Porterhouse Does Eat Place Greenville MississippiWe also commandeered an order of garlic bread after seeing a plate piled high headed to another table.  It turned out to be another example of simplicity executed perfectly – crisp and garlicky outside – pillowy soft inside.

As we reluctantly pushed ourselves away from the table locals were still streaming in. And when I was paying the check our waitress popped over and opened an ancient frigadare next to the register.  It was packed with boxes of old school ice cream sandwiches and she told me to help myself.  Perhaps it was a truce or a testament to the fact that we had played by the rules; no finicky requests or pretentious behavior. Regardless, I accepted. And I swear she may have even cracked the smallest smile.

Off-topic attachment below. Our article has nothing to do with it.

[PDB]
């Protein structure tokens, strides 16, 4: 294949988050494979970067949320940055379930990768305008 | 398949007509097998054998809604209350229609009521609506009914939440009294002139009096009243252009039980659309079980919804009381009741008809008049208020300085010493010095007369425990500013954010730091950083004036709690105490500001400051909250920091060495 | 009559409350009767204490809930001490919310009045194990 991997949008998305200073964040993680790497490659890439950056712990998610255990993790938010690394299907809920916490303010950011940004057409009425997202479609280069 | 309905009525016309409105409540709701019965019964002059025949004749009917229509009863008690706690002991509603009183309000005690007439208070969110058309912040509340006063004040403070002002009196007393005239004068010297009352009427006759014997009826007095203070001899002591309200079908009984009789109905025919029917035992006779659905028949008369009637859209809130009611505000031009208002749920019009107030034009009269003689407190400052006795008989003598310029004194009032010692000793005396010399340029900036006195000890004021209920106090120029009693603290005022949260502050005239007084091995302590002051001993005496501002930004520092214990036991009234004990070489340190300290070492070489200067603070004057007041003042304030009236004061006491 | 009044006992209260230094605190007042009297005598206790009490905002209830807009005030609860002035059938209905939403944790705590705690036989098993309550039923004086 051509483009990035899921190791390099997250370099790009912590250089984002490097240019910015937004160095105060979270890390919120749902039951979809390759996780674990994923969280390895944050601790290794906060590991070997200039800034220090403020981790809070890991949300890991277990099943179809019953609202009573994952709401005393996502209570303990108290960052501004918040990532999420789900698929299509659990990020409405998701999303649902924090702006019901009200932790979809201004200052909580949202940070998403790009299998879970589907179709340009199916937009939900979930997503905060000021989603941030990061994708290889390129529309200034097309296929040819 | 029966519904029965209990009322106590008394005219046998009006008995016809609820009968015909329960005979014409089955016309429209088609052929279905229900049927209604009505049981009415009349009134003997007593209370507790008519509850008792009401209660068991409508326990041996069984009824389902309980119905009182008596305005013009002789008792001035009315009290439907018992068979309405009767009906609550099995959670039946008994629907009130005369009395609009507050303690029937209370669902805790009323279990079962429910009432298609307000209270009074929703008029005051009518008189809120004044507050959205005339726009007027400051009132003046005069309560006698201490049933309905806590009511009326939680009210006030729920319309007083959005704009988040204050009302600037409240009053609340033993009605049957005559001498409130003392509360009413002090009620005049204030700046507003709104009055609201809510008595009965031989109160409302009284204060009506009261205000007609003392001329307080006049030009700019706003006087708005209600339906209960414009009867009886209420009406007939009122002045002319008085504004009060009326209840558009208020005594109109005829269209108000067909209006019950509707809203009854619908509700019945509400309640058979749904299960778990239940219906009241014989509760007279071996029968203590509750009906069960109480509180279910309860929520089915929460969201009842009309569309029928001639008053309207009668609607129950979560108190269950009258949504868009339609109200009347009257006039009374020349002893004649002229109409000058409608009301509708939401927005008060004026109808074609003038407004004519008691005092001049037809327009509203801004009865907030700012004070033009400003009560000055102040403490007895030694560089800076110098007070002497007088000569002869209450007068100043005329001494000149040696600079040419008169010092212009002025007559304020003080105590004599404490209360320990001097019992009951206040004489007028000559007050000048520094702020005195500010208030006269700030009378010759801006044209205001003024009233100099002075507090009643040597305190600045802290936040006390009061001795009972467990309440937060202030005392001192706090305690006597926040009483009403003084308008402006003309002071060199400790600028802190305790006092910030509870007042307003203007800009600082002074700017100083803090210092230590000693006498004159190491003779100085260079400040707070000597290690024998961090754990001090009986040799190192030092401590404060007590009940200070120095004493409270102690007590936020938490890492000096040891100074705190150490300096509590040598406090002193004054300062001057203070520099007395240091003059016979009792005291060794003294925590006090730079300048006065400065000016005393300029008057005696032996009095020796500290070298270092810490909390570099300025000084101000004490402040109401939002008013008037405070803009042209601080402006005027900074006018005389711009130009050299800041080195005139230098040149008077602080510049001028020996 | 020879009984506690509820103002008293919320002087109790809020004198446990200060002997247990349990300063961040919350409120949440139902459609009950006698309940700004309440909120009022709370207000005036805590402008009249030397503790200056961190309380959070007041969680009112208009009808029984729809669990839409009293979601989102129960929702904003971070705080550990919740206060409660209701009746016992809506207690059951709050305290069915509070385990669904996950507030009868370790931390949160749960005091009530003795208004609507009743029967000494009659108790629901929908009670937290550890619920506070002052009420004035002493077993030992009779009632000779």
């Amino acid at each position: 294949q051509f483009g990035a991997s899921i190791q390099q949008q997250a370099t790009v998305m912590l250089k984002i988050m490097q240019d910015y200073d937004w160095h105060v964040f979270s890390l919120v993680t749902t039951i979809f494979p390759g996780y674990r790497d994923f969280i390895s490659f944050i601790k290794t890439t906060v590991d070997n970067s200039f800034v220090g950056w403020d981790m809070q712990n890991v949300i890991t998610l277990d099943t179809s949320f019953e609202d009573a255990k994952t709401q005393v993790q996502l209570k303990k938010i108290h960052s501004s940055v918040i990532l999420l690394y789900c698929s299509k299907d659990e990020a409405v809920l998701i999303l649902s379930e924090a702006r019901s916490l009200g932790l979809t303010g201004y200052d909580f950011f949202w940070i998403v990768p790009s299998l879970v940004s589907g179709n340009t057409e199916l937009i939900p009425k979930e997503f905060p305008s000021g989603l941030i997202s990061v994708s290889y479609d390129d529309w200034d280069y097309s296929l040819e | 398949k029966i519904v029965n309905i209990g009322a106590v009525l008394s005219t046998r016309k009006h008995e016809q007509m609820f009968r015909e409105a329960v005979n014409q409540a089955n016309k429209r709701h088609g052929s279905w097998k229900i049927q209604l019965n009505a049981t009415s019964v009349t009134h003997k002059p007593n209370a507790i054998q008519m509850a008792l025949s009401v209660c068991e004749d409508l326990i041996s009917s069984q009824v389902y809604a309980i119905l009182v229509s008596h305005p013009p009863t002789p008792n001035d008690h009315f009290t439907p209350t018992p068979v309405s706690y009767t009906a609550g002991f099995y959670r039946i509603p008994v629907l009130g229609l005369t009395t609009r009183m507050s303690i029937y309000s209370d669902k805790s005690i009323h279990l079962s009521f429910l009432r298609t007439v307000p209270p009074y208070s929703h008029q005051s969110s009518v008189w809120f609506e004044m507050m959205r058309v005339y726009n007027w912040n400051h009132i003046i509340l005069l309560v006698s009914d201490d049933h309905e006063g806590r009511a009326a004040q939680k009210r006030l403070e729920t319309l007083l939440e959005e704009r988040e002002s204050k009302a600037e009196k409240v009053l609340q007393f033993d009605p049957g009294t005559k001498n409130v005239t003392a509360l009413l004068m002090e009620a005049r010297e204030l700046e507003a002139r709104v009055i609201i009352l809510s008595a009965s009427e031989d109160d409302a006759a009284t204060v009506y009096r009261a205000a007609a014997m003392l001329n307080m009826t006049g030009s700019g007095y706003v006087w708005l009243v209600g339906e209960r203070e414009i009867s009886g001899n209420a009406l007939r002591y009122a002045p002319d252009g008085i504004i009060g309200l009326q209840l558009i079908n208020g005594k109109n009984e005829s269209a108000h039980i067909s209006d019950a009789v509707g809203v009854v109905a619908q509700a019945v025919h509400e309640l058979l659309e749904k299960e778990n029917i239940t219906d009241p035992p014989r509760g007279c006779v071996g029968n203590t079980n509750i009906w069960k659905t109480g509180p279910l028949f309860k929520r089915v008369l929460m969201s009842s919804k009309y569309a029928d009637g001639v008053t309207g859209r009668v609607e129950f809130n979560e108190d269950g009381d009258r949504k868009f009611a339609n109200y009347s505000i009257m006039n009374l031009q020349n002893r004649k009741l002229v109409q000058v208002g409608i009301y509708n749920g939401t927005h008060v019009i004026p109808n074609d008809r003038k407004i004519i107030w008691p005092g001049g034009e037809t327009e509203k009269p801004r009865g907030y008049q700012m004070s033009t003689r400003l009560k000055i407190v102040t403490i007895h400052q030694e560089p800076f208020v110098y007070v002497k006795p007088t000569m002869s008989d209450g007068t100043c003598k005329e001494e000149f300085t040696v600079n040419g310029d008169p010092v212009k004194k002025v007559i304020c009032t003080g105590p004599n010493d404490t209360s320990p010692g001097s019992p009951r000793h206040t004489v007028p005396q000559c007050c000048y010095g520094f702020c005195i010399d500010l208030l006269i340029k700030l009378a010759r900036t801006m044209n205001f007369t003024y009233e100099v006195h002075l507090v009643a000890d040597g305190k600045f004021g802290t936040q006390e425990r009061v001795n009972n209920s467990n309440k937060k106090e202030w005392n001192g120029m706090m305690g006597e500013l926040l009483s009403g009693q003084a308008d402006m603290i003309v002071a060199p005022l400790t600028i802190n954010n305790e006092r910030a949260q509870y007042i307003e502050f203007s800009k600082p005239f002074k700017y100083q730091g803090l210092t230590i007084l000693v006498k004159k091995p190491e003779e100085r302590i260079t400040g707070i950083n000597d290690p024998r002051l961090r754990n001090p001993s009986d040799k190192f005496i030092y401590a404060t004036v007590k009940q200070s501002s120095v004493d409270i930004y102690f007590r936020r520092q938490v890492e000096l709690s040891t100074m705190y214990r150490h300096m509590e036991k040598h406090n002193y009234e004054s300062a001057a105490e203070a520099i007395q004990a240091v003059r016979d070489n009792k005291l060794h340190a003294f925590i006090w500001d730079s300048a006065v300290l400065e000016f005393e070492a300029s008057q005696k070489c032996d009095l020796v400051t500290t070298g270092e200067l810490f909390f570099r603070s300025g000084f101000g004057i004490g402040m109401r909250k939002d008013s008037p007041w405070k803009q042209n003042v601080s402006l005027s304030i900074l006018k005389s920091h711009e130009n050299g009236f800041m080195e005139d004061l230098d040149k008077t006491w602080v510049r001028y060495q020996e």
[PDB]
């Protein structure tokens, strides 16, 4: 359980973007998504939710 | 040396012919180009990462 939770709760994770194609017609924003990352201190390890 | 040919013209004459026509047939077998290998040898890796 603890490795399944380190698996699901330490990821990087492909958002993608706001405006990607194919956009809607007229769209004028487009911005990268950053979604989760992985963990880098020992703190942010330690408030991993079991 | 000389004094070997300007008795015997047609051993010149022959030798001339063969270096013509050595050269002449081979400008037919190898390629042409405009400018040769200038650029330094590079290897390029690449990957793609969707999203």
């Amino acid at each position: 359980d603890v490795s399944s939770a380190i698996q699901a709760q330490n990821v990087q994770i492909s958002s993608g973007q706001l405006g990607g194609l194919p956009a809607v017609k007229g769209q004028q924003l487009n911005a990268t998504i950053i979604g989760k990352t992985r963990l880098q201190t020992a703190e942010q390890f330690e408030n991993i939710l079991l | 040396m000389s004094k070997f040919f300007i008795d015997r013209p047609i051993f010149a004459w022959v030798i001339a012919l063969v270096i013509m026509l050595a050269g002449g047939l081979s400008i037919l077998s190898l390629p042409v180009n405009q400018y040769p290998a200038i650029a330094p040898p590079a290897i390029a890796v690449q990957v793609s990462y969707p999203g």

Doe's Eats Place Sign at Night Greenville Mississippi Lance LawsonAs we walked out to the parking lot eating the ice cream sandwiches wrapped in wax paper, a group of the restaurant’s African American cooks were lined up outside taking a smoke break.  “Y’all ain’t from around here are you?” one questioned. My mother, a native, protested, but I secretly wished I was, because what I really wanted to be was a regular.

 

Doe’s Eat Place
502 Nelson Street, Greenville, MS
662.334.3315
www.doeseatplace.com